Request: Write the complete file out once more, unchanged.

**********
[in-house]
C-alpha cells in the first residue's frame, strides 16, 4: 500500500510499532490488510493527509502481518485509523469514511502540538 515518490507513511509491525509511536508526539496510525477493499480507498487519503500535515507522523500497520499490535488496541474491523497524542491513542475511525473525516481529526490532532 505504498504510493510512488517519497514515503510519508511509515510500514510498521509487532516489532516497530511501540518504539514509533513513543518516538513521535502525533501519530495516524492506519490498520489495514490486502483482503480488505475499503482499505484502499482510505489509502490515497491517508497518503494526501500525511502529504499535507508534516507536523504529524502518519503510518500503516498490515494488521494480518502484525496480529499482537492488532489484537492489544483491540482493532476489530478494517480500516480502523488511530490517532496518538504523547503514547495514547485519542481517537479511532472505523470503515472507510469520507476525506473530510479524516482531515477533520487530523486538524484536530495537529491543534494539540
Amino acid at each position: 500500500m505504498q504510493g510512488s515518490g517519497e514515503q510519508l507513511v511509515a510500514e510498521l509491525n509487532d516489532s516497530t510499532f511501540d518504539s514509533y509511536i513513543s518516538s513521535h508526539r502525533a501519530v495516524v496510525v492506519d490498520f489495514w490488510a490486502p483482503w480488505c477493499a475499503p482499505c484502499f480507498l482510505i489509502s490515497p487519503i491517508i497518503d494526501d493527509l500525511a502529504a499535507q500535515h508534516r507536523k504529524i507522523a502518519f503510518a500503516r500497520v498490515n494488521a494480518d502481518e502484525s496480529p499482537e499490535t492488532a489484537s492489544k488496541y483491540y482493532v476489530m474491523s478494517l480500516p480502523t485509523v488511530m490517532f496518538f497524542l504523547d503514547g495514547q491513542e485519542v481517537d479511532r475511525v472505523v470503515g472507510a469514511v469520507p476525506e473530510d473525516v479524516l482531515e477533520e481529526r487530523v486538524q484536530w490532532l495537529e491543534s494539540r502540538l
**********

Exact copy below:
[in-house]
C-alpha cells in the first residue's frame, strides 16, 4: 500500500510499532490488510493527509502481518485509523469514511502540538 515518490507513511509491525509511536508526539496510525477493499480507498487519503500535515507522523500497520499490535488496541474491523497524542491513542475511525473525516481529526490532532 505504498504510493510512488517519497514515503510519508511509515510500514510498521509487532516489532516497530511501540518504539514509533513513543518516538513521535502525533501519530495516524492506519490498520489495514490486502483482503480488505475499503482499505484502499482510505489509502490515497491517508497518503494526501500525511502529504499535507508534516507536523504529524502518519503510518500503516498490515494488521494480518502484525496480529499482537492488532489484537492489544483491540482493532476489530478494517480500516480502523488511530490517532496518538504523547503514547495514547485519542481517537479511532472505523470503515472507510469520507476525506473530510479524516482531515477533520487530523486538524484536530495537529491543534494539540
Amino acid at each position: 500500500m505504498q504510493g510512488s515518490g517519497e514515503q510519508l507513511v511509515a510500514e510498521l509491525n509487532d516489532s516497530t510499532f511501540d518504539s514509533y509511536i513513543s518516538s513521535h508526539r502525533a501519530v495516524v496510525v492506519d490498520f489495514w490488510a490486502p483482503w480488505c477493499a475499503p482499505c484502499f480507498l482510505i489509502s490515497p487519503i491517508i497518503d494526501d493527509l500525511a502529504a499535507q500535515h508534516r507536523k504529524i507522523a502518519f503510518a500503516r500497520v498490515n494488521a494480518d502481518e502484525s496480529p499482537e499490535t492488532a489484537s492489544k488496541y483491540y482493532v476489530m474491523s478494517l480500516p480502523t485509523v488511530m490517532f496518538f497524542l504523547d503514547g495514547q491513542e485519542v481517537d479511532r475511525v472505523v470503515g472507510a469514511v469520507p476525506e473530510d473525516v479524516l482531515e477533520e481529526r487530523v486538524q484536530w490532532l495537529e491543534s494539540r502540538l